Orphaned baby flying foxes find a new home… with their own blankets, bottles and DUMMIES

  • The tiny babies are being cared for at a special flying fox nursery in Melbourne, Australia
  • Just weeks old, all lost their mothers and are being raised by volunteers
  • When strong and old enough, the babies will be returned to their colony

By Alex Ward

These adorable baby flying foxes are orphans but they’ve been hanging out in a new comfy home with their own blankets, bottles and dummies.

The tiny Australian natives are being cared for at a special flying fox nursery at Wildlife Victoria in Melbourne, Australia.

Just weeks old, all have lost their mothers to various accidents such as being electrocuted while flying into power lines.

These orphaned fly foxes are being cared for by volunteers who are refilling formula bottles, rotating dummies (pictured in their mouths) and swaddling them in blankets until they are old enough to rejoin their colony

Tucked up tight: These orphaned fly foxes are being cared for by volunteers who are refilling formula bottles, rotating dummies (pictured in their mouths) and swaddling them in blankets

Wildlife Victoria volunteers are helping to keep them safe and healthy until they are old enough and strong enough to return to their colony.

 

The volunteers are working round the clock to refill formula bottles, rotate dummies and swaddle them in blankets to help them feel secure.

These babies, just weeks old, all lost their mothers to various accidents such as being electrocuted while flying into power lines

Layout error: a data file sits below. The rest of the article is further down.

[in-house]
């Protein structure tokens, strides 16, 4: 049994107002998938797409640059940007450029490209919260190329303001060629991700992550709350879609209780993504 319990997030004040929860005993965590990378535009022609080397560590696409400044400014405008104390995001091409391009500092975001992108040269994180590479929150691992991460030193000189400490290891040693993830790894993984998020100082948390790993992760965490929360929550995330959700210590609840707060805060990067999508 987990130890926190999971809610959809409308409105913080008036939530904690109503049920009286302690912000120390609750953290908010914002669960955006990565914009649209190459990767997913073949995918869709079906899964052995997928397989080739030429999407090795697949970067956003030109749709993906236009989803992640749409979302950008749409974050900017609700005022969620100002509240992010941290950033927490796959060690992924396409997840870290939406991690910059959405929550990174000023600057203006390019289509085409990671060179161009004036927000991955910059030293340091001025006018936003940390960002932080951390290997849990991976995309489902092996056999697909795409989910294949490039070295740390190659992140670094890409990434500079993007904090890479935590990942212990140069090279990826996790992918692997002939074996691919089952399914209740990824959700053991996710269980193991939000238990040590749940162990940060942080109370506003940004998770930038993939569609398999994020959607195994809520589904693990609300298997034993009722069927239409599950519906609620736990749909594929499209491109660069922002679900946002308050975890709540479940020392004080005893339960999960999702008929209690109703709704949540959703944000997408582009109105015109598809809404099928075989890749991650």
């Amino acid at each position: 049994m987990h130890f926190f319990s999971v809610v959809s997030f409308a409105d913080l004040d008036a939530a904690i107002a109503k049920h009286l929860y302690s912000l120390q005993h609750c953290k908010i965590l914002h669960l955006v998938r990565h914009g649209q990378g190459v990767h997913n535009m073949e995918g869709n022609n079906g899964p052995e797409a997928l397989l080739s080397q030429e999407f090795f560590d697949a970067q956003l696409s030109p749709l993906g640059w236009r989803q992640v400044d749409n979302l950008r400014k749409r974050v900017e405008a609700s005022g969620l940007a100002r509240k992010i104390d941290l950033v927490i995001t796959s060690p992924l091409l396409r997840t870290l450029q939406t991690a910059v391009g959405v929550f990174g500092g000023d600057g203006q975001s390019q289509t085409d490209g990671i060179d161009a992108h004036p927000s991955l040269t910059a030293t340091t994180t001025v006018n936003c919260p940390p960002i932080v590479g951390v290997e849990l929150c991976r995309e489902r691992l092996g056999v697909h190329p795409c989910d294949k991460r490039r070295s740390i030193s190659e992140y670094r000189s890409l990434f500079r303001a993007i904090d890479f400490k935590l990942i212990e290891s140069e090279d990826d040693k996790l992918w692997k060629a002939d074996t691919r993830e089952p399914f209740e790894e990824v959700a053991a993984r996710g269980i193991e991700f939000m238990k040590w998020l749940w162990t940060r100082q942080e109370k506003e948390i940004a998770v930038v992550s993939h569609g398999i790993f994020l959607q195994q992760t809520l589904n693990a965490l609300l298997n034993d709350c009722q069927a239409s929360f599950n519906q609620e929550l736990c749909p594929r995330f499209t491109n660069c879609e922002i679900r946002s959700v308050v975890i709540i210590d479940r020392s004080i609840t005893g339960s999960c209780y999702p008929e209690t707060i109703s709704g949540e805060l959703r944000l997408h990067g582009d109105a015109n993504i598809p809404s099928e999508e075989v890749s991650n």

Safe and sound: These babies, just weeks old, all lost their mothers to various accidents such as being electrocuted while flying into power lines

Imitate nature: Rescuers gave the babies dummies to imitate natural behaviour
flying fox babies

Imitate nature: Rescuers give the babies dummies to imitate their natural instinct to suckle to their mother's underarm nipple. During their first weeks of life, babies are completely dependent on their mothers and so share a very tight bond with them

Baby flying foxes have a very strong bond to their mother and are completely dependent on them in the first few weeks of life, clinging constantly to them for food, security and warmth. They are flightless at this time.

Rescuers often give babies dummies to imitate their natural behaviour suckling to their mother's underarm nipples.

The older orphans are also getting practice hanging on cables in the nursery.

The city of Melbourne has a flying fox population of around 6,000 – which can swell to more than 30,000 over summer when babies are born.

The babies will be cared for at the special flying fox nursery until they are old enough and strong enough to return to their colony

Until they're ready: The babies will be cared for at the special flying fox nursery until they are old enough and strong enough to return to their colony

When they are fully grown, flying foxes - Australia's largest bat - fly up to 31 miles every night in search of food

When they grow up: When they are fully grown, flying foxes - Australia's largest bat - fly up to 31 miles every night in search of food

The bats fly up to 31miles (50 km) every night in search of food and disperse up to 60,000 seeds during their journey.